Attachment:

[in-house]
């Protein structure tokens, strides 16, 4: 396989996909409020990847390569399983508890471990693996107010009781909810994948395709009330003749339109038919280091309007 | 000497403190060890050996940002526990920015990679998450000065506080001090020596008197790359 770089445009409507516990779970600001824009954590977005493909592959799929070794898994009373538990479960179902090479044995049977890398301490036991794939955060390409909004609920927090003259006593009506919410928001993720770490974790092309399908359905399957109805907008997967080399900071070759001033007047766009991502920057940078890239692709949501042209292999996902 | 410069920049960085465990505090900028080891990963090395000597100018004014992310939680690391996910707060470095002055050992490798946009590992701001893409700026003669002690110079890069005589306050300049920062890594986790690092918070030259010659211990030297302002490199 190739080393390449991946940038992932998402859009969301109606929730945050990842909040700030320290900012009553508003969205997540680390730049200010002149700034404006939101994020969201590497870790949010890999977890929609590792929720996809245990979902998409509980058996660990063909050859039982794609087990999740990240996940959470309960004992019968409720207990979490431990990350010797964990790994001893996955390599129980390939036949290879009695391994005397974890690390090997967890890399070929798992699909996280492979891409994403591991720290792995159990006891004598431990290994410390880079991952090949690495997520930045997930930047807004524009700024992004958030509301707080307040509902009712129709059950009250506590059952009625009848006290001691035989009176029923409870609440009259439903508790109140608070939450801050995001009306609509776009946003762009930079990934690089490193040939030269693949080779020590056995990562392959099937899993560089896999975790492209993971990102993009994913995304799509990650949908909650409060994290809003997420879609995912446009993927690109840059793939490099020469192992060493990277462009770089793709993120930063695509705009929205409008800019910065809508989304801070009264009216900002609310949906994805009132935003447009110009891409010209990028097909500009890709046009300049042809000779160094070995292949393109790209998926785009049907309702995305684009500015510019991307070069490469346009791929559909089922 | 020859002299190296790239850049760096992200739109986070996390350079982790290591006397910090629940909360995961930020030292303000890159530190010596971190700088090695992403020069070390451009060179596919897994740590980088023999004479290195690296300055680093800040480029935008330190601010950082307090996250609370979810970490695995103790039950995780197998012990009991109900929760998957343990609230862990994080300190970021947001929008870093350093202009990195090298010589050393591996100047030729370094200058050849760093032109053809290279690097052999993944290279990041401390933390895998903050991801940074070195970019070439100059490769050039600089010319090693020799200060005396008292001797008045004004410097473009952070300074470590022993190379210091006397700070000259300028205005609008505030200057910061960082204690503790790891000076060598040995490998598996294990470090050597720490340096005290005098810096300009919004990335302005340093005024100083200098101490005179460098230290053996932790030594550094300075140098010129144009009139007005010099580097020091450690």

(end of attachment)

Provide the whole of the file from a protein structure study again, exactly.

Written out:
[in-house]
């Protein structure tokens, strides 16, 4: 396989996909409020990847390569399983508890471990693996107010009781909810994948395709009330003749339109038919280091309007 | 000497403190060890050996940002526990920015990679998450000065506080001090020596008197790359 770089445009409507516990779970600001824009954590977005493909592959799929070794898994009373538990479960179902090479044995049977890398301490036991794939955060390409909004609920927090003259006593009506919410928001993720770490974790092309399908359905399957109805907008997967080399900071070759001033007047766009991502920057940078890239692709949501042209292999996902 | 410069920049960085465990505090900028080891990963090395000597100018004014992310939680690391996910707060470095002055050992490798946009590992701001893409700026003669002690110079890069005589306050300049920062890594986790690092918070030259010659211990030297302002490199 190739080393390449991946940038992932998402859009969301109606929730945050990842909040700030320290900012009553508003969205997540680390730049200010002149700034404006939101994020969201590497870790949010890999977890929609590792929720996809245990979902998409509980058996660990063909050859039982794609087990999740990240996940959470309960004992019968409720207990979490431990990350010797964990790994001893996955390599129980390939036949290879009695391994005397974890690390090997967890890399070929798992699909996280492979891409994403591991720290792995159990006891004598431990290994410390880079991952090949690495997520930045997930930047807004524009700024992004958030509301707080307040509902009712129709059950009250506590059952009625009848006290001691035989009176029923409870609440009259439903508790109140608070939450801050995001009306609509776009946003762009930079990934690089490193040939030269693949080779020590056995990562392959099937899993560089896999975790492209993971990102993009994913995304799509990650949908909650409060994290809003997420879609995912446009993927690109840059793939490099020469192992060493990277462009770089793709993120930063695509705009929205409008800019910065809508989304801070009264009216900002609310949906994805009132935003447009110009891409010209990028097909500009890709046009300049042809000779160094070995292949393109790209998926785009049907309702995305684009500015510019991307070069490469346009791929559909089922 | 020859002299190296790239850049760096992200739109986070996390350079982790290591006397910090629940909360995961930020030292303000890159530190010596971190700088090695992403020069070390451009060179596919897994740590980088023999004479290195690296300055680093800040480029935008330190601010950082307090996250609370979810970490695995103790039950995780197998012990009991109900929760998957343990609230862990994080300190970021947001929008870093350093202009990195090298010589050393591996100047030729370094200058050849760093032109053809290279690097052999993944290279990041401390933390895998903050991801940074070195970019070439100059490769050039600089010319090693020799200060005396008292001797008045004004410097473009952070300074470590022993190379210091006397700070000259300028205005609008505030200057910061960082204690503790790891000076060598040995490998598996294990470090050597720490340096005290005098810096300009919004990335302005340093005024100083200098101490005179460098230290053996932790030594550094300075140098010129144009009139007005010099580097020091450690």